Georgia Drug Possession Laws: A Comprehensive Overview
Understanding Georgia Drug Possession Laws
The Georgia Controlled Substances Act bans the possession of substances that are considered addictive or dangerous. Under Georgia laws of drug possession, as in many other states, the substances are divided into drug “schedules,” which correspond to the level of danger that use entails as well as whether the drug has any generally accepted medical use.
Schedule I drugs are considered to have the highest potential for abuse or dependence and generally lack an accepted medical use. As a result, a possession charge for a Schedule I drug will generally carry the most severe consequences. In Georgia, Schedule I includes heroin, LSD, psilocybin (mushrooms), and MDMA (ecstasy).
Under United States federal drug law, marijuana is also classified as a Schedule I drug. In Georgia, however, marijuana possession is treated differently. Possession of less than one ounce of marijuana is considered a misdemeanor offense. However, if an individual possesses more than one ounce of marijuana, they may be charged with an “intent to distribute” crime, which is a felony offense. Conviction of felony possession of marijuana in Georgia can lead to a sentence of up to 10 years in prison. A second or subsequent conviction for possession can entail even more severe penalties.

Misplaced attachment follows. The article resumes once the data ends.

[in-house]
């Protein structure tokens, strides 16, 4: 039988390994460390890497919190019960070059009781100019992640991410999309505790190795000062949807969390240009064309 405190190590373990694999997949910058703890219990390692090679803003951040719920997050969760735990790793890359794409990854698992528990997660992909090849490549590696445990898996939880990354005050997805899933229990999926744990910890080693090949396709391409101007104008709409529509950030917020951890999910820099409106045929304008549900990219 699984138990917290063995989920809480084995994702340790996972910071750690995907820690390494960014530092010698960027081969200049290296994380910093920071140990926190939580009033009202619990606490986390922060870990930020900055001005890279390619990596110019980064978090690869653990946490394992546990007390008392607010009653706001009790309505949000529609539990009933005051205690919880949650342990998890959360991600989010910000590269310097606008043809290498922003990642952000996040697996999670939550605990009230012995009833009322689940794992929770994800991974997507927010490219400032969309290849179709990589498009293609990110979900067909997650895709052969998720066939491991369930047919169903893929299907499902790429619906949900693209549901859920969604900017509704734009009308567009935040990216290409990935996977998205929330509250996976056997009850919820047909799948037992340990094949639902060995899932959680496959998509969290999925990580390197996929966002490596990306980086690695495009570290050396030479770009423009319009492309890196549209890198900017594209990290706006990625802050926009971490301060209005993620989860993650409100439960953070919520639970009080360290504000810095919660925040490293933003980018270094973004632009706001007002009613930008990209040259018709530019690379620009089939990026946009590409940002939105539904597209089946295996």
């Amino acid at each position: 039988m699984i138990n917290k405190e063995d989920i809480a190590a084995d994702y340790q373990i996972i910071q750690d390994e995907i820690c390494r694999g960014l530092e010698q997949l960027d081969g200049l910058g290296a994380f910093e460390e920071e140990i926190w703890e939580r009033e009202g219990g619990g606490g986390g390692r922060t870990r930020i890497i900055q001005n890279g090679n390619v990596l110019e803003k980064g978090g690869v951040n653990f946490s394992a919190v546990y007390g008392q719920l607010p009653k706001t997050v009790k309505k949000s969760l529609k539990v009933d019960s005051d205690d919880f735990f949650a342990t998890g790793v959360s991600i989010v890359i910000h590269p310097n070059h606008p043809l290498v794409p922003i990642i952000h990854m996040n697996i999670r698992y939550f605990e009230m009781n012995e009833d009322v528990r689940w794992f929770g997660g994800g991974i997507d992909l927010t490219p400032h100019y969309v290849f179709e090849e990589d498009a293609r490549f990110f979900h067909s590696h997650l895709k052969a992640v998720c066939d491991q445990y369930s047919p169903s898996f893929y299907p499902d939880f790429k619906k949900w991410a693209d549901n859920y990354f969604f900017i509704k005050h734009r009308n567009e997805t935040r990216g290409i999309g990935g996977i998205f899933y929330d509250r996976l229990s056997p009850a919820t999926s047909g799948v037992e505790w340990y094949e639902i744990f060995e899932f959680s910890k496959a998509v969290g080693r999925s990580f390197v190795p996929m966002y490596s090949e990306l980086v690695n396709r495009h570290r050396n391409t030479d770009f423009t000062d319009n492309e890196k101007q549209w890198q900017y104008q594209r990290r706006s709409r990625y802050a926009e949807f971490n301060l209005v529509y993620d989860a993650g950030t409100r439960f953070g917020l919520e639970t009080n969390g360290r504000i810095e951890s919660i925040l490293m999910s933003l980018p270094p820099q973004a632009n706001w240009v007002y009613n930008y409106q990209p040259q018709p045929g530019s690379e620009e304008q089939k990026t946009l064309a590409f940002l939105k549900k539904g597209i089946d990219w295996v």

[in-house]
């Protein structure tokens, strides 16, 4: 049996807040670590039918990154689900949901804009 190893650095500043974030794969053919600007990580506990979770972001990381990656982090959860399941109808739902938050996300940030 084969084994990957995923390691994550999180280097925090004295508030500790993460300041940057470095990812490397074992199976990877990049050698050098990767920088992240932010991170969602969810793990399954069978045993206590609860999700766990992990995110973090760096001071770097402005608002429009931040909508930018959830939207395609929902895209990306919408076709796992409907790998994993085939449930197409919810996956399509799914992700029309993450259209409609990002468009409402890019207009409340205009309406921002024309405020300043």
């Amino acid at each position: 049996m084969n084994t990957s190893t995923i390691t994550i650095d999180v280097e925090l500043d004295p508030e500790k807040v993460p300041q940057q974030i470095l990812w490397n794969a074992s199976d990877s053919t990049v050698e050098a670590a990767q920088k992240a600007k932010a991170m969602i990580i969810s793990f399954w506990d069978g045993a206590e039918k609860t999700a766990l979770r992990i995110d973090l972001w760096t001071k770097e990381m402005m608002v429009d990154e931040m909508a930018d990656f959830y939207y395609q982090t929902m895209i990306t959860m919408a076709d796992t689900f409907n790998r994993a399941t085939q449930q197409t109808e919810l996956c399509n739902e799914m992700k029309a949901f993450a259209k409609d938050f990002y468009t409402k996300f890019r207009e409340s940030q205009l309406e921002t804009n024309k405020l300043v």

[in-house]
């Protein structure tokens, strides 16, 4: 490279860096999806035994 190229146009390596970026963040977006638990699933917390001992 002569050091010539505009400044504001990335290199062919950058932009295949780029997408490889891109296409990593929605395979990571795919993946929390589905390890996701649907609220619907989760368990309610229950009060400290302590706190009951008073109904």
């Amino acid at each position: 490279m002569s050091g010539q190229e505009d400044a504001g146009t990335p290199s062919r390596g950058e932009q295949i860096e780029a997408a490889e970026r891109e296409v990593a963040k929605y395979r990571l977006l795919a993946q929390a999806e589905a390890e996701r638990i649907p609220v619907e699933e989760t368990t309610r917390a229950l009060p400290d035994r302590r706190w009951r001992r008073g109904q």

Schedule II drugs are considered to have a high potential for abuse or dependence but also generally have some accepted medical use. Schedule II in Georgia includes cocaine (as well as crack cocaine), methamphetamine, morphine, hydrocodone, opium, oxycodone, ketamine, and fentanyl.
A conviction for possession of a Schedule I or II drugs can carry a sentence of between 2 and 15 years in prison. A second or subsequent conviction can result in a sentence of up to 30 years in prison.
If you are convicted of possession of Schedule III, IV, or V substances, you could face a sentence of between 1 and 5 years of prison. A second or subsequent conviction can carry a sentence of between 1 and 10 years in prison.
Schedule III drugs are considered to have a lower potential for abuse or dependence and have some generally accepted medical uses. Georgia’s Schedule III includes anabolic steroids, certain barbiturates, central nervous system (CNS) depressants, CNS stimulants, and mixtures containing other narcotics, among other things.
Schedule IV drugs have a low potential for abuse or dependence and have generally accepted medical uses. Georgia’s Schedule IV includes clonazepam (Klonopin), diazepam (valium), zolpidem (Ambien), and alprazolam (Xanax).
Finally, Schedule V drugs have a low potential for abuse or dependence and have accepted medical uses. Schedule V includes various mixtures containing limited amounts of drugs from other schedules.
Although some of the drug schedules include prescription drugs, if you have a prescription from a doctor, you cannot be charged with drug possession, and it won’t be counted in the categories of felony punishable.
If you have been charged with any criminal offenses or drug offenses, it is best to consult with an experienced attorney who can provide legal advice as per the Georgia law guidelines. However, to get free from your charges, you need to avoid any sort of subsequent offenses during the drug treatment program.
How Drug Possession Laws in Georgia May Apply to Your Case
Drug possession laws in Georgia can be complex. For example, law enforcement or police officer don’t need to catch you with drugs in your hand in order to charge you with a violation of the Georgia Controlled Substances Act. Rather, you could be charged and convicted of drug possession if the substances are found in your home or car and can be deemed to have been under your control. Georgia defines possession as keeping drugs at your home or car in your possession.